Invoice Template with a Late Fee

An invoice template with a late fee can be used to notify an individual or business that a payment is past due and their account is beginning to accrue late fees. Late fees can be structured as a single, standard amount per week or month (e.g., “$10”), a percentage based on the total invoice (e.g “1% per month”), or a combination of the two.

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How to Get Paid on Time: The Ultimate Guide to Late Invoices

A late invoice is an invoice sent to clients with outstanding balances. Ensuring on-time payments, however, begins with the initial invoice sent to a client for goods or services rendered. Let’s talk about getting paid on time.

Be Clear in the First Invoice

The first step to charging late fees is to ensure the client knows ahead of time that there will be penalties payable if payment is not received by the due date. The first invoice sent to clients should clearly state the terms of late payment. Simple phrasing is best; for example, the invoice might say “Due in ___ days. 1.5% interest will be added for each week an invoice is late.”

Issuing an Invoice with a Late Fee

Assuming the initial invoice contains late payment terms, the issuer can and should send an invoice with a late fee as soon as the due date for payment passes. The updated invoice will include the late fee on top of the charges listed on the first invoice. In the description area, the issuer should explain exactly how the late fee amount was calculated. If the late fee is charged as a percentage of the entire invoice, for example, it might look like: “$2,000 x 1.5% (.015) = $30” A new invoice should be created and delivered to the client for each month that passes without payment. The previous month’s added interest should be used in the calculation of the new fee as well. For example, the new invoice calculation might look like: “$2,030 x 1.5% (.015) = $30.45” The issuer should repeat this process until the client has paid the invoice (and late fees) in full.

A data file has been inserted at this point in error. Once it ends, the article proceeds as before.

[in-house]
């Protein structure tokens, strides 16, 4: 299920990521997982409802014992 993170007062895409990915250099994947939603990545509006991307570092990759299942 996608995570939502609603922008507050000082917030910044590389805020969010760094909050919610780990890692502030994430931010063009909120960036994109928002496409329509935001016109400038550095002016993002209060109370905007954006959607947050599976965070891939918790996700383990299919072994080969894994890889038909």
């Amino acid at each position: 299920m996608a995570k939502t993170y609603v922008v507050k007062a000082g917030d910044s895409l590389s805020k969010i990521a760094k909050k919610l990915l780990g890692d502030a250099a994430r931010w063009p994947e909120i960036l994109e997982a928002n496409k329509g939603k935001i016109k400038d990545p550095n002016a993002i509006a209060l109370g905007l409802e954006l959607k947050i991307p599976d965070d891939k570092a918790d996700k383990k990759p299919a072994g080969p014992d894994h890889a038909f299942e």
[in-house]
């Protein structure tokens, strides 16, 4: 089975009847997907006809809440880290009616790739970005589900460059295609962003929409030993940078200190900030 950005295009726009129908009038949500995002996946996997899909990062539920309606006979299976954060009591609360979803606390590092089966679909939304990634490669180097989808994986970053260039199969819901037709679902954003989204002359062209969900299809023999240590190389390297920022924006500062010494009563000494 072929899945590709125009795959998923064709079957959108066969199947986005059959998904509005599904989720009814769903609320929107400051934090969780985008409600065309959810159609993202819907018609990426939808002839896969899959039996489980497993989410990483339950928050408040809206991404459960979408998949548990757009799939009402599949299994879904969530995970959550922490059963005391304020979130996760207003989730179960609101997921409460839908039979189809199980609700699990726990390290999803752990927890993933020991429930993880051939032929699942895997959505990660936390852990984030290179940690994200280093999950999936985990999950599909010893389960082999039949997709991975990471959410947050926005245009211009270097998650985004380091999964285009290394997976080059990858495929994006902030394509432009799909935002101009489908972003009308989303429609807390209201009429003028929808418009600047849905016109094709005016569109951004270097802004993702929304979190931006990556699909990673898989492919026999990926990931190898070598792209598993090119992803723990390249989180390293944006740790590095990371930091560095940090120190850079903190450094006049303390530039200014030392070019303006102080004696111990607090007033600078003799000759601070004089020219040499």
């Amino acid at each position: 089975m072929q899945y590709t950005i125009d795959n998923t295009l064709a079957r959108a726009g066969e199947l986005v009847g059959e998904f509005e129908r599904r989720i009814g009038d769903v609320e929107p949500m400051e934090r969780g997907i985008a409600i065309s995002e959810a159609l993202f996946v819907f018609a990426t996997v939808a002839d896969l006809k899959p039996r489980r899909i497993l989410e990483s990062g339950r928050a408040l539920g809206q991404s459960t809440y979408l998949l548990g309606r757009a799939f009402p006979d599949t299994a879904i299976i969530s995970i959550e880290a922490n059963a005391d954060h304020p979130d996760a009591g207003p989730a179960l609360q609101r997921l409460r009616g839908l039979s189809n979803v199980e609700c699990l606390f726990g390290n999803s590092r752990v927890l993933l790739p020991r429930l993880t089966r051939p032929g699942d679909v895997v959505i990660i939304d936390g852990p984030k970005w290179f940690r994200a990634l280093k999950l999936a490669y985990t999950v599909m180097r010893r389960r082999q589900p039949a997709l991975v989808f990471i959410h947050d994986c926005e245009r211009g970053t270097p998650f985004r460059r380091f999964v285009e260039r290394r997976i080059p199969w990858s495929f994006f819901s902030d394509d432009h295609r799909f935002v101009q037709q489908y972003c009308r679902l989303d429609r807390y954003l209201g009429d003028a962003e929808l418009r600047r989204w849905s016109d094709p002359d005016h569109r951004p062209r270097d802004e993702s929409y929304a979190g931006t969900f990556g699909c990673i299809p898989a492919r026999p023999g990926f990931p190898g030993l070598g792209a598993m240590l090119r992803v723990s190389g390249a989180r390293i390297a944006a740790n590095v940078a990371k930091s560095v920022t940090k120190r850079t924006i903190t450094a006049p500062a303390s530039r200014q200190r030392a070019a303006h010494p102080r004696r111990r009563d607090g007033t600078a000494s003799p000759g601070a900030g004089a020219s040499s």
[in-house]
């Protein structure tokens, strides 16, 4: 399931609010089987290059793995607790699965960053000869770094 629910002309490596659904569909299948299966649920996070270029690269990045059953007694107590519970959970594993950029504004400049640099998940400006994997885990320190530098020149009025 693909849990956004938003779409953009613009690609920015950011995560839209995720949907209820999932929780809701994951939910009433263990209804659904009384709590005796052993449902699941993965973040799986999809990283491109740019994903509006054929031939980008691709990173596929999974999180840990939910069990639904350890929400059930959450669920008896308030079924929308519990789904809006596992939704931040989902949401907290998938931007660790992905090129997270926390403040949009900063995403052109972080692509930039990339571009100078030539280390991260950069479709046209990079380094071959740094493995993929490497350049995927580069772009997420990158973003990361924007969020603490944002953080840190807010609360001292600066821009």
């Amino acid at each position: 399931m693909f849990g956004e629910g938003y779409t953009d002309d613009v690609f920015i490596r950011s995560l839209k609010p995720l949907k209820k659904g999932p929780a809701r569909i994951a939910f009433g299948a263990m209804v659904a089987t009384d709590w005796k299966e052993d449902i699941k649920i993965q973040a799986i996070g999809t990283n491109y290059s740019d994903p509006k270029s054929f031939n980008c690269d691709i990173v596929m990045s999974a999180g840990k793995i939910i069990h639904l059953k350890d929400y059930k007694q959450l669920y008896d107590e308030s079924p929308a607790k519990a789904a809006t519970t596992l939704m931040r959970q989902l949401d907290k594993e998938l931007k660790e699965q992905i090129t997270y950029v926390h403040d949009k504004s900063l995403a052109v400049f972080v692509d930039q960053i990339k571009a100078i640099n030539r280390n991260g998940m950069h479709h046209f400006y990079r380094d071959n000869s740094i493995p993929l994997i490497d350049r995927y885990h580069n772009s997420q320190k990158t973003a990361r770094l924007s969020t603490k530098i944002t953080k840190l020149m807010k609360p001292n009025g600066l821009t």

Consequences of a Late Invoice for a Business

For businesses, and especially for small businesses and freelancers, late or unpaid invoices can have a considerable impact on cash flow. Expenses do not wait for a client to pay. Unpaid invoices can even, in the worst cases, shut down businesses. Unfortunately, late payments are common, particularly in the construction and manufacturing fields. According to a study by Xero, the average small business is owed more than $6,000 in late payments. Even for businesses that are financially stable enough to weather some late payments, late invoices have consequences. They can endanger a relationship with a vendor or supplier that took time and effort to develop and cultivate. Many businesses are reluctant to extend credit to companies that have a history of paying late. All of these reasons explain why it’s important to make clients aware that non-payment or late payment will bear consequences and to then follow through on those consequences.